I’ve been selling Rubbermaid products for the better part of 17 years. If Rubbermaid had made it, I’ve likely sold it – From maid’s carts, to toilet brushes, ice chests, water coolers, sheds, benches, waste baskets, garbage cans, mop buckets, food storage containers and water pitchers. You get my drift. Nothing fancy or noteworthy; at the end of the day, it’s all just plastic “stuff”.
One day a few years ago, I get a call from a guy that he needs some Rubbermaid roughneck totes. This is a simple bin – that varies in sizes from 3 gal to 18 gal and is available in a variety of colors. I’ve sold tons of these. I ask the simple question, “What do you do with them?”. I get a simple response back, “We’re ending hunger”.
“Wait…What did you say?” I ask, thinking I heard this wrong. The reply again, “We’re ending hunger.” The voice on the other end explains that he is with Stop Hunger Now (now known as Rise Against Hunger) and he uses the totes to store product and then and use as part of their food packaging event where they weigh and portion specific meals that they then ship across the world to provide food in countries where the population is meal or nourishment deprived. 815 million people in the world are impacted by hunger. Rise Against Hunger wants that to be zero in the next 12 years.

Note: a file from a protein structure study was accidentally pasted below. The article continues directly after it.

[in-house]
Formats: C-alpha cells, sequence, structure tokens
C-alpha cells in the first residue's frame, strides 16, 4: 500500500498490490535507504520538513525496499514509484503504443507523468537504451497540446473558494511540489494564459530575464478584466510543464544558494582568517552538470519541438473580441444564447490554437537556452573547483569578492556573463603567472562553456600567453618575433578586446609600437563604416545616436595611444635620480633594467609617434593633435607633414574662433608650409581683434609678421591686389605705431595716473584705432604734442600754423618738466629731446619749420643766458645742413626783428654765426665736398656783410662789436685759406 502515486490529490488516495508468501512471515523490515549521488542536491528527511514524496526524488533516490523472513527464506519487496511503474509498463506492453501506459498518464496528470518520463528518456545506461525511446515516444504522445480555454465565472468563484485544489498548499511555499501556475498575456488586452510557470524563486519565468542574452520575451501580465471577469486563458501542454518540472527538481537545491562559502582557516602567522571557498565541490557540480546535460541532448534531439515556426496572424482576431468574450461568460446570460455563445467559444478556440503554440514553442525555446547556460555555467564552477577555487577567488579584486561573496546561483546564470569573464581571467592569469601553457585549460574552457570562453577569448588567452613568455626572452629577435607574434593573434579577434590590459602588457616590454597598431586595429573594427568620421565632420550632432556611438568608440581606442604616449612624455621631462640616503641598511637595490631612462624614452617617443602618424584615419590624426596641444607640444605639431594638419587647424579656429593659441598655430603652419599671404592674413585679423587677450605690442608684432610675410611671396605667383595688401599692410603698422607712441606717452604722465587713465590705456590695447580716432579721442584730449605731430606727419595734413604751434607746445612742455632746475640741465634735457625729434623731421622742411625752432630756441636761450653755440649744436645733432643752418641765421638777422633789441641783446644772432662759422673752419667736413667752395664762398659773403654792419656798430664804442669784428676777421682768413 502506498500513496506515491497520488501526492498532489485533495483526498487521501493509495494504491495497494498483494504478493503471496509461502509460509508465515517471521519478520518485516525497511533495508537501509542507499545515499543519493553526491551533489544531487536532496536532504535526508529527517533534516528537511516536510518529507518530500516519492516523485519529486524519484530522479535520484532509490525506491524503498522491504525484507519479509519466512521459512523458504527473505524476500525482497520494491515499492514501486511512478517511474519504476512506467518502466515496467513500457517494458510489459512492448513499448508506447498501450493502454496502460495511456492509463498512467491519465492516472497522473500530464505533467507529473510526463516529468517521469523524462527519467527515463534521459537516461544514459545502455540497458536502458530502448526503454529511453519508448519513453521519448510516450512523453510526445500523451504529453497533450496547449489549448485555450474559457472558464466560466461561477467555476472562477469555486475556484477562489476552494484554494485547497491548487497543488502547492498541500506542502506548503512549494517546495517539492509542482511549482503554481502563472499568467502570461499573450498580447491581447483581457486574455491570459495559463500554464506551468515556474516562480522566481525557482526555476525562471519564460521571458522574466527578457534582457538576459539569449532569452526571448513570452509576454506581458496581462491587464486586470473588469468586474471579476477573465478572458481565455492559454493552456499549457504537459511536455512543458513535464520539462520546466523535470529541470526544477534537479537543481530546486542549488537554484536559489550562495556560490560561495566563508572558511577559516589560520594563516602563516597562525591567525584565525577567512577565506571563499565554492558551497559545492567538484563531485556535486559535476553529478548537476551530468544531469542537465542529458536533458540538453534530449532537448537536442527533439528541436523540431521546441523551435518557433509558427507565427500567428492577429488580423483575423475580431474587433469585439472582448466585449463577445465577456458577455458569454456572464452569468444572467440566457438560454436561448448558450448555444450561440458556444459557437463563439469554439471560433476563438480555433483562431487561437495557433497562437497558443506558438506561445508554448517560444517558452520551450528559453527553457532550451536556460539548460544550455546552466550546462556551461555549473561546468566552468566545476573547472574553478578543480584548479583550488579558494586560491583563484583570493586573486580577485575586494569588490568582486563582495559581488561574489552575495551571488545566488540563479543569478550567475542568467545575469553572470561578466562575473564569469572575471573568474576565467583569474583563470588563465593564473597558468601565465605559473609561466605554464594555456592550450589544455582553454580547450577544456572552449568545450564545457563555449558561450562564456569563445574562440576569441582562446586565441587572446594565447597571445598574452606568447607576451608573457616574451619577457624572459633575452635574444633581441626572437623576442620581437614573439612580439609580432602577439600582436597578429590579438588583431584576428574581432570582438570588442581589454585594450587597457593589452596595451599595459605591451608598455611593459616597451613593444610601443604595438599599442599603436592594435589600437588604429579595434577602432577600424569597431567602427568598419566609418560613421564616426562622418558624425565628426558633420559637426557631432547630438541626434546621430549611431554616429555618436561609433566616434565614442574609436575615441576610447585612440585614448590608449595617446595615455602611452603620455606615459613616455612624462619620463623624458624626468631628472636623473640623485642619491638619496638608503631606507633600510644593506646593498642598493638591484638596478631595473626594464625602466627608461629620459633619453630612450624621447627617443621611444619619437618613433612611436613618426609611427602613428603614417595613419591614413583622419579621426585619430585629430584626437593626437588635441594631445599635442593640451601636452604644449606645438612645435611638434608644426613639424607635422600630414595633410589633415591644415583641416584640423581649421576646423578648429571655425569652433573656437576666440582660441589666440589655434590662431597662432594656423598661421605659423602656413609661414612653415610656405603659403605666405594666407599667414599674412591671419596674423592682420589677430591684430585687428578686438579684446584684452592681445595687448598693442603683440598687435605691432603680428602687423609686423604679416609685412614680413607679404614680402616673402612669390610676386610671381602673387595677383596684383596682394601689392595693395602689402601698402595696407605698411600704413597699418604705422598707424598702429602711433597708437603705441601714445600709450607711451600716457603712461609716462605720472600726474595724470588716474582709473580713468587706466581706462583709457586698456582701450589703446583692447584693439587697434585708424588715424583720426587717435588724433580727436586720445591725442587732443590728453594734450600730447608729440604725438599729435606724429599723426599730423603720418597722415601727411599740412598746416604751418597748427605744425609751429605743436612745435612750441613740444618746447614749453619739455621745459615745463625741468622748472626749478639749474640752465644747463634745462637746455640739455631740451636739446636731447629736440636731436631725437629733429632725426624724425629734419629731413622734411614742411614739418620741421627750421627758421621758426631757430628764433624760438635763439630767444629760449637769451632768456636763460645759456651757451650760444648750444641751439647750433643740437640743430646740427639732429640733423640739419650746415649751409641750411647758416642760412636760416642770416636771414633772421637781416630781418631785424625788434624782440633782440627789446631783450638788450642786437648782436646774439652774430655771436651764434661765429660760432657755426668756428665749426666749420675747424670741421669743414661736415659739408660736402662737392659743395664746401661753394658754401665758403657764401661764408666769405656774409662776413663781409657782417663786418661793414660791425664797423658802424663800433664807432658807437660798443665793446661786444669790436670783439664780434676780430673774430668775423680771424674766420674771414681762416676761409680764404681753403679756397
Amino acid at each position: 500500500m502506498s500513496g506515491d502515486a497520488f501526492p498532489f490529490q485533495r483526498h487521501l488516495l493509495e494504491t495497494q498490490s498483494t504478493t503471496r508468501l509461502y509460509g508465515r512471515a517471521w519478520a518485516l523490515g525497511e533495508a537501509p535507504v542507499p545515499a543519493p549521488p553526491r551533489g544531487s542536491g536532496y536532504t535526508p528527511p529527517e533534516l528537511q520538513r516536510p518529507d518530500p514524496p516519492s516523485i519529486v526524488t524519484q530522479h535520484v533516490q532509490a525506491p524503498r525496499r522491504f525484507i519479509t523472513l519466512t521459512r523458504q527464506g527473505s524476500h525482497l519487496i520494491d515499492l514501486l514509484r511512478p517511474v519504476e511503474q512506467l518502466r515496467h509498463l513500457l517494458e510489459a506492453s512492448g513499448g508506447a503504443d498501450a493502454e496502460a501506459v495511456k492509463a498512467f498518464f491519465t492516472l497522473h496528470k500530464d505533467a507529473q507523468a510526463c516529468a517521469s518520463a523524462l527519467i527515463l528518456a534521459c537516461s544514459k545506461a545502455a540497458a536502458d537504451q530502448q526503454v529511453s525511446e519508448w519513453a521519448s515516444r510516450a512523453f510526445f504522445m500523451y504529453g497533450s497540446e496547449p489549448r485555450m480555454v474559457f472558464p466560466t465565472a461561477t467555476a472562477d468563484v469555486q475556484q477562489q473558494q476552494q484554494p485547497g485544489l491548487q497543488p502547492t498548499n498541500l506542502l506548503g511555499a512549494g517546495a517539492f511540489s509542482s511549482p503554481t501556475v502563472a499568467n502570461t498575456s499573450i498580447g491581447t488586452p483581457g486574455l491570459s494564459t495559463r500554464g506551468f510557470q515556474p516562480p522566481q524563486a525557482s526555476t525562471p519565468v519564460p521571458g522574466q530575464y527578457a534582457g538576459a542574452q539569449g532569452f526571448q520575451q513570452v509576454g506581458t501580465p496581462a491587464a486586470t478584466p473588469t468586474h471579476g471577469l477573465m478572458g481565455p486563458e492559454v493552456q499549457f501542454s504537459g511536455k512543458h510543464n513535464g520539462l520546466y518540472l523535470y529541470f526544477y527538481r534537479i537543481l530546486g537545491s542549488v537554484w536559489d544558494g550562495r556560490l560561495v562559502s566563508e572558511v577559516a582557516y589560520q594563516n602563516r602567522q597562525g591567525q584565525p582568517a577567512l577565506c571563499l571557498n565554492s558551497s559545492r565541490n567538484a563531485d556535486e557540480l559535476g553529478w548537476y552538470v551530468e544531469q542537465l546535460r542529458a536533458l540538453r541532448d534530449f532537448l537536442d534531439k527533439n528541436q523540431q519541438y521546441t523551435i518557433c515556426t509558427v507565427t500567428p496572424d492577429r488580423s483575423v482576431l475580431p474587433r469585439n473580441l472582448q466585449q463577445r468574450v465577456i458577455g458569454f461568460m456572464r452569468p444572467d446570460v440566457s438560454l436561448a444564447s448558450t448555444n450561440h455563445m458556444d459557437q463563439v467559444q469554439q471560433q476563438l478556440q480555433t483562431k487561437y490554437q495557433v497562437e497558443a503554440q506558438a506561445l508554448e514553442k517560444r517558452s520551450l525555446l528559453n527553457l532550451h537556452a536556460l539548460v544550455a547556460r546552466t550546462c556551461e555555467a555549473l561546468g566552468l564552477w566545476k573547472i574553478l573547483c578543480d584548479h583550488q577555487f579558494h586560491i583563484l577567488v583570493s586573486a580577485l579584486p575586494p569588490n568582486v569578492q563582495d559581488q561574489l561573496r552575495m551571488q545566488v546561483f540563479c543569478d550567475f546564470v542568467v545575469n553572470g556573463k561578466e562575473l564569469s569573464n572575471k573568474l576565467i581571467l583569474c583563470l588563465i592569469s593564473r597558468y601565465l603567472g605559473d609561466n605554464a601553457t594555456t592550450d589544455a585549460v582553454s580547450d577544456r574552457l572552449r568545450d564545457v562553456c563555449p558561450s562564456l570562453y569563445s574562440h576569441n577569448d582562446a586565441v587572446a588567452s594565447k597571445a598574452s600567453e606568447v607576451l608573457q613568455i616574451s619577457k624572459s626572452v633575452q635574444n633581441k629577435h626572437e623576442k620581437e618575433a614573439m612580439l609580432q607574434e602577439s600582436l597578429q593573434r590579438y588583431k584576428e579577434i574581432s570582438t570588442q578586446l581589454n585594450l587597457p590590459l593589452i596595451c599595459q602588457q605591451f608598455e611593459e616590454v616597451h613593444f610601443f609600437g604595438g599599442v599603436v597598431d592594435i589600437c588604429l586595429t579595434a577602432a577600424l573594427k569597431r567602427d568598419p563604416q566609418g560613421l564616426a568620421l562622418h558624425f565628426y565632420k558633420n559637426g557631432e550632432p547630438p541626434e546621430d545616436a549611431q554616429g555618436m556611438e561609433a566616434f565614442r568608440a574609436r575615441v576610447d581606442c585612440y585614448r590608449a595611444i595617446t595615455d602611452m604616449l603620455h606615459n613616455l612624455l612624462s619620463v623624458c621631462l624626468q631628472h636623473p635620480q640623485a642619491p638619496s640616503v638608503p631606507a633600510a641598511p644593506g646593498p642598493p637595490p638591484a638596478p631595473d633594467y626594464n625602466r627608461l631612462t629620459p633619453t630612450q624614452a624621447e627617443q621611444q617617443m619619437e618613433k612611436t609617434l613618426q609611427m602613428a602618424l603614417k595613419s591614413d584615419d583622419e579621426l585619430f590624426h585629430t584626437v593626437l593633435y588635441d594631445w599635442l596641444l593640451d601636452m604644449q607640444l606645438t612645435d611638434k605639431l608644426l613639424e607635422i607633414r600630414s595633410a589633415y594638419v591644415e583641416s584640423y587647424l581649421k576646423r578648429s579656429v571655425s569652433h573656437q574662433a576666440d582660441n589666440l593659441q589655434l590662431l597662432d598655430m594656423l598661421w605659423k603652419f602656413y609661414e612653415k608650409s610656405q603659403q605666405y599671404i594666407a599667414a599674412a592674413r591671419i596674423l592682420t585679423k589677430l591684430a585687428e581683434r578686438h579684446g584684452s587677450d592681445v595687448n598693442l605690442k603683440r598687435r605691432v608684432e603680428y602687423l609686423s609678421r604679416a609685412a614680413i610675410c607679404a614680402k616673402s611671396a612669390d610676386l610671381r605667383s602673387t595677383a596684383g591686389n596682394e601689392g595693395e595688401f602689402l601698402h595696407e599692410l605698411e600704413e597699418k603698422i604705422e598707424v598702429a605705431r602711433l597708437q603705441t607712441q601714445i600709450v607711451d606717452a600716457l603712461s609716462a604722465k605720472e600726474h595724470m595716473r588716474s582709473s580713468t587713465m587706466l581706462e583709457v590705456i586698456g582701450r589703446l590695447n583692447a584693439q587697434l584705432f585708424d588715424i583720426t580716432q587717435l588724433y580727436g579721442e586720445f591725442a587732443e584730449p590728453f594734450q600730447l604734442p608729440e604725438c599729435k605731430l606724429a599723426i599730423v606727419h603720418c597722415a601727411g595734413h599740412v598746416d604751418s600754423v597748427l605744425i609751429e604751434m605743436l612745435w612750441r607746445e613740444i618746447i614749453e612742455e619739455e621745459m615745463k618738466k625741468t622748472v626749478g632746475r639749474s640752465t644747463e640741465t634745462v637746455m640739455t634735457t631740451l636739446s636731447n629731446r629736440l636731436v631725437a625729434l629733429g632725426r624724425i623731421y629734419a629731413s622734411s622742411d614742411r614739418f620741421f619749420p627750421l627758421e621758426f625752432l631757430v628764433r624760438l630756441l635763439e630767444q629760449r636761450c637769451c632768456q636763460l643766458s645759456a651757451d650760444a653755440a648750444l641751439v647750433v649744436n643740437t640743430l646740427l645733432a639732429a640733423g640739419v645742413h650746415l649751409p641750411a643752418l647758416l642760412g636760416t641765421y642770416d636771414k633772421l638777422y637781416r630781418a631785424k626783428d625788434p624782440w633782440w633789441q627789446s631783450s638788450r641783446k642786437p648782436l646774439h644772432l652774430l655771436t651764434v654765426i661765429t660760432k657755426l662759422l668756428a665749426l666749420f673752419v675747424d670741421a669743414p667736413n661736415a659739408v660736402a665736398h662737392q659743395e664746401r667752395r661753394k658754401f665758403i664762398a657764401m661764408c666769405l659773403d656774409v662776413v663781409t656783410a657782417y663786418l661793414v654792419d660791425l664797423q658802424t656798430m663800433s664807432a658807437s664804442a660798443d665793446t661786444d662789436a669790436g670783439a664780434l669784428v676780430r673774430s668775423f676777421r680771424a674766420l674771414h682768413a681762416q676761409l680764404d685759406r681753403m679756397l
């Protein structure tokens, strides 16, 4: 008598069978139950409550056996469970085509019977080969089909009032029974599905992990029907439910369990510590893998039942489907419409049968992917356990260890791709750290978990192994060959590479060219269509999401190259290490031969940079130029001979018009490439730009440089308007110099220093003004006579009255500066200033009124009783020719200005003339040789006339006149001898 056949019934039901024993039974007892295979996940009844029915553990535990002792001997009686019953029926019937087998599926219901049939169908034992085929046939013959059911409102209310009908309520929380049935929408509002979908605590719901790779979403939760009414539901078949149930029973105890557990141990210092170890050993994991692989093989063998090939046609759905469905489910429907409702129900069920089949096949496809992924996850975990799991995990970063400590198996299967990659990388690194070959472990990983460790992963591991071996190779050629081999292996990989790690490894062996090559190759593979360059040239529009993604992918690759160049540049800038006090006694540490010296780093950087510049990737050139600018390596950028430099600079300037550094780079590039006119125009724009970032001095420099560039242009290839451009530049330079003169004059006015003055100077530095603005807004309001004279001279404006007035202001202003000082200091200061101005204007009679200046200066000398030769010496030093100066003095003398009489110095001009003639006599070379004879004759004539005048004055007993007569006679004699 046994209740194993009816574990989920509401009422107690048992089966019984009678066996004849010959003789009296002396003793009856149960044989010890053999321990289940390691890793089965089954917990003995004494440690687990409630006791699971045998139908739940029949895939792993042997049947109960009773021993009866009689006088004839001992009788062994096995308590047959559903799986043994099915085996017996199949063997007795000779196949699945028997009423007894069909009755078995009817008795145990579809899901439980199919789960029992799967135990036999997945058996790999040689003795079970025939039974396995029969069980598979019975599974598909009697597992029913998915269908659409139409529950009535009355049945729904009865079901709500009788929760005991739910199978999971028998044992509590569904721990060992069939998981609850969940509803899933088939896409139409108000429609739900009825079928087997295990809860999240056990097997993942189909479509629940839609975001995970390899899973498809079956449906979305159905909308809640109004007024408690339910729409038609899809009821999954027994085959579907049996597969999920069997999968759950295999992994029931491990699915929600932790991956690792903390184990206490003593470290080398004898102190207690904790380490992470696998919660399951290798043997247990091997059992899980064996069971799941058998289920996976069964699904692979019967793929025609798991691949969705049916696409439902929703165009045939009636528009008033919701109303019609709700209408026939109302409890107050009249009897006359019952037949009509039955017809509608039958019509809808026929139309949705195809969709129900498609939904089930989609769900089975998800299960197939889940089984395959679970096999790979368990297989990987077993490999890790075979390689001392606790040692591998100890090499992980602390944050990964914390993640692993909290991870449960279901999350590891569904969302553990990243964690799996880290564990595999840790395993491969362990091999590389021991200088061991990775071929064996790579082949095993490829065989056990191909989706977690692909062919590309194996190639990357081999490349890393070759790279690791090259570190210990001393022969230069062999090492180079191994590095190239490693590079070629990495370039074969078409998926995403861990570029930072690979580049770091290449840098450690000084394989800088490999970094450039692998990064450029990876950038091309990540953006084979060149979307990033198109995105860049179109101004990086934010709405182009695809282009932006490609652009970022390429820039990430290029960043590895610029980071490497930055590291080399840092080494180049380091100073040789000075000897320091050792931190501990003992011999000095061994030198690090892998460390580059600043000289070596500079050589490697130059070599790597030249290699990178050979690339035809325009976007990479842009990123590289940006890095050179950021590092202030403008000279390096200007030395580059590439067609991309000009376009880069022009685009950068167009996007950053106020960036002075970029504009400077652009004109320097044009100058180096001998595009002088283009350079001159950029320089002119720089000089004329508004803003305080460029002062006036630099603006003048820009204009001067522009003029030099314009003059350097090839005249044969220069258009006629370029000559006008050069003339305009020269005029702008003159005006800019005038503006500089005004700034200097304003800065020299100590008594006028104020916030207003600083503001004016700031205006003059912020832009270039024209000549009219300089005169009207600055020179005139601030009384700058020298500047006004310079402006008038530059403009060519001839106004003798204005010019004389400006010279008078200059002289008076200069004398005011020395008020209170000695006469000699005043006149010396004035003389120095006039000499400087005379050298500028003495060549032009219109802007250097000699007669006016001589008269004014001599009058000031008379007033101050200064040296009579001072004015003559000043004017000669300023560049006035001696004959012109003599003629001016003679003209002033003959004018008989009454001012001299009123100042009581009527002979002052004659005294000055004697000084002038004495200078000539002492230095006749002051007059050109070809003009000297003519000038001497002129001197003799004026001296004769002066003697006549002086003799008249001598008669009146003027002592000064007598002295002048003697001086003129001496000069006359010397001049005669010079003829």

Last year I was able to finally see the totes I sell in action. I was able to participate in a Meal Packaging
Event in the community where I live. My wife and children had been involved the two years prior and I
was finally able to make it this time. What a hectic, crazy, impactful and moving event. Tables upon
tables of individuals and families, taking specific ingredients, measuring and portioning all the different
items into a plastic bag and sealing them and packing them in master cartons. Scores of people, playing
their part to package over 61,500 meals that day. And there on every prep and packing station were
Rubbermaid totes. I was extremely proud that day knowing that what I do in my work life really does
have an impact on others in the world. I’m so glad I asked what they were going to do with them. Just
simple totes that will hopefully help end world hunger by the year 2030.